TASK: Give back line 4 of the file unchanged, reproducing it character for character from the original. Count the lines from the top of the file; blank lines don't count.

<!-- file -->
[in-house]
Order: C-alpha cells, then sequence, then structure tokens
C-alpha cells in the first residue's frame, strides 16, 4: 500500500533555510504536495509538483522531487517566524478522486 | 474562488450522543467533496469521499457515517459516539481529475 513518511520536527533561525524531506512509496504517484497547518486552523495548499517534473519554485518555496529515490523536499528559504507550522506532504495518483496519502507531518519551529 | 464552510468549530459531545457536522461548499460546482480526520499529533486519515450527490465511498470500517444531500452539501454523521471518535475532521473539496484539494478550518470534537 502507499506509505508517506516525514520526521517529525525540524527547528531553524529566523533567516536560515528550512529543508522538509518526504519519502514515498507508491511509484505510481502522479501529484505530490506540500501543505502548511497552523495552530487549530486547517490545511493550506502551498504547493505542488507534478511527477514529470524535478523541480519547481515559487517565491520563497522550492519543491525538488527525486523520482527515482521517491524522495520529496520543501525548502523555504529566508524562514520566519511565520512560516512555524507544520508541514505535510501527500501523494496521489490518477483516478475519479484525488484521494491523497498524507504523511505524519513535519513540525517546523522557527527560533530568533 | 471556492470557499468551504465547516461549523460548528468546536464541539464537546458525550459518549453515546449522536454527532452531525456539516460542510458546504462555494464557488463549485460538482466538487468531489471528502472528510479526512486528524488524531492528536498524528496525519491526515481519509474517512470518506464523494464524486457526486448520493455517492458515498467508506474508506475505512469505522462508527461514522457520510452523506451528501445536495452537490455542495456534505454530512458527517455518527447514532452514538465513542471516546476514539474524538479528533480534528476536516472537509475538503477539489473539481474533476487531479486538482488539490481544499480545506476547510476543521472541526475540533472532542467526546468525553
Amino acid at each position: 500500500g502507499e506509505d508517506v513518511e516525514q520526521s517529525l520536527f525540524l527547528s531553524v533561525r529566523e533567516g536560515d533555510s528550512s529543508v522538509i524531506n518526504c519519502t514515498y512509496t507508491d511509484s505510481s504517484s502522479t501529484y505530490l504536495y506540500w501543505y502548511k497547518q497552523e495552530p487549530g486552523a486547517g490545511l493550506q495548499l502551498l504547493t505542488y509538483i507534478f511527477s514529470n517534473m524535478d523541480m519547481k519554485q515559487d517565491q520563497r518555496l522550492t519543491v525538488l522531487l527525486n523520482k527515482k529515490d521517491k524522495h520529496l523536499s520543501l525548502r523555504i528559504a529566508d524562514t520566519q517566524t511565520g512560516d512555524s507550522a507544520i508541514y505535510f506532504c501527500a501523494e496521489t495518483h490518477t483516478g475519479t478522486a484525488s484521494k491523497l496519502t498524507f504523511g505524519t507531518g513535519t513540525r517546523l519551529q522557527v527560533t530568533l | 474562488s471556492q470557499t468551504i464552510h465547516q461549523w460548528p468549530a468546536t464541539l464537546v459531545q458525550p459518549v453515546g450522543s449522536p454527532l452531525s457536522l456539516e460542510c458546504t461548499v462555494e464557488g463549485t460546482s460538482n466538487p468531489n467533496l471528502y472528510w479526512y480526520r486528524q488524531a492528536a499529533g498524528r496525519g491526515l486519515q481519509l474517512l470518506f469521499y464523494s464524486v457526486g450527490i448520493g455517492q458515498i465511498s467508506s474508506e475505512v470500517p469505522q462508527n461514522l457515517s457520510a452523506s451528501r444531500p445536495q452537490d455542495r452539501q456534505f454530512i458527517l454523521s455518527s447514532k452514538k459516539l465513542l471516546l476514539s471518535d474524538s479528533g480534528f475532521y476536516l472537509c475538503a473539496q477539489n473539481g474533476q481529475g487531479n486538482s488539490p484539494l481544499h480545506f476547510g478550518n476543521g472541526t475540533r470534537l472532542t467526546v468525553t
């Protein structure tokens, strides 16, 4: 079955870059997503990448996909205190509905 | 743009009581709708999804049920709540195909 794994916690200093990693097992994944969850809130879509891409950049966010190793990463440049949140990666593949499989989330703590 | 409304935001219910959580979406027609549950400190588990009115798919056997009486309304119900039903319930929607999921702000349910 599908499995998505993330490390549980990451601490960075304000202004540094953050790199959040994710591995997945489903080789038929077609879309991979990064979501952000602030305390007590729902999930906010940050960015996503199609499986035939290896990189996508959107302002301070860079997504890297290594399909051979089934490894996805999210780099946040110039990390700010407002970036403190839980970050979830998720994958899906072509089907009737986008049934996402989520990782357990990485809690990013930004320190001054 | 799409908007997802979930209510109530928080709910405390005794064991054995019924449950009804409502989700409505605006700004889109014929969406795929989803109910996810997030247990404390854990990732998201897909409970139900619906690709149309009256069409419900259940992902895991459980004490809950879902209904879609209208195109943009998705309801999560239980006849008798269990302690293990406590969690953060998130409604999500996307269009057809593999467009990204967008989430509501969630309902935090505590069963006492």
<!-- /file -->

Amino acid at each position: 500500500g502507499e506509505d508517506v513518511e516525514q520526521s517529525l520536527f525540524l527547528s531553524v533561525r529566523e533567516g536560515d533555510s528550512s529543508v522538509i524531506n518526504c519519502t514515498y512509496t507508491d511509484s505510481s504517484s502522479t501529484y505530490l504536495y506540500w501543505y502548511k497547518q497552523e495552530p487549530g486552523a486547517g490545511l493550506q495548499l502551498l504547493t505542488y509538483i507534478f511527477s514529470n517534473m524535478d523541480m519547481k519554485q515559487d517565491q520563497r518555496l522550492t519543491v525538488l522531487l527525486n523520482k527515482k529515490d521517491k524522495h520529496l523536499s520543501l525548502r523555504i528559504a529566508d524562514t520566519q517566524t511565520g512560516d512555524s507550522a507544520i508541514y505535510f506532504c501527500a501523494e496521489t495518483h490518477t483516478g475519479t478522486a484525488s484521494k491523497l496519502t498524507f504523511g505524519t507531518g513535519t513540525r517546523l519551529q522557527v527560533t530568533l | 474562488s471556492q470557499t468551504i464552510h465547516q461549523w460548528p468549530a468546536t464541539l464537546v459531545q458525550p459518549v453515546g450522543s449522536p454527532l452531525s457536522l456539516e460542510c458546504t461548499v462555494e464557488g463549485t460546482s460538482n466538487p468531489n467533496l471528502y472528510w479526512y480526520r486528524q488524531a492528536a499529533g498524528r496525519g491526515l486519515q481519509l474517512l470518506f469521499y464523494s464524486v457526486g450527490i448520493g455517492q458515498i465511498s467508506s474508506e475505512v470500517p469505522q462508527n461514522l457515517s457520510a452523506s451528501r444531500p445536495q452537490d455542495r452539501q456534505f454530512i458527517l454523521s455518527s447514532k452514538k459516539l465513542l471516546l476514539s471518535d474524538s479528533g480534528f475532521y476536516l472537509c475538503a473539496q477539489n473539481g474533476q481529475g487531479n486538482s488539490p484539494l481544499h480545506f476547510g478550518n476543521g472541526t475540533r470534537l472532542t467526546v468525553t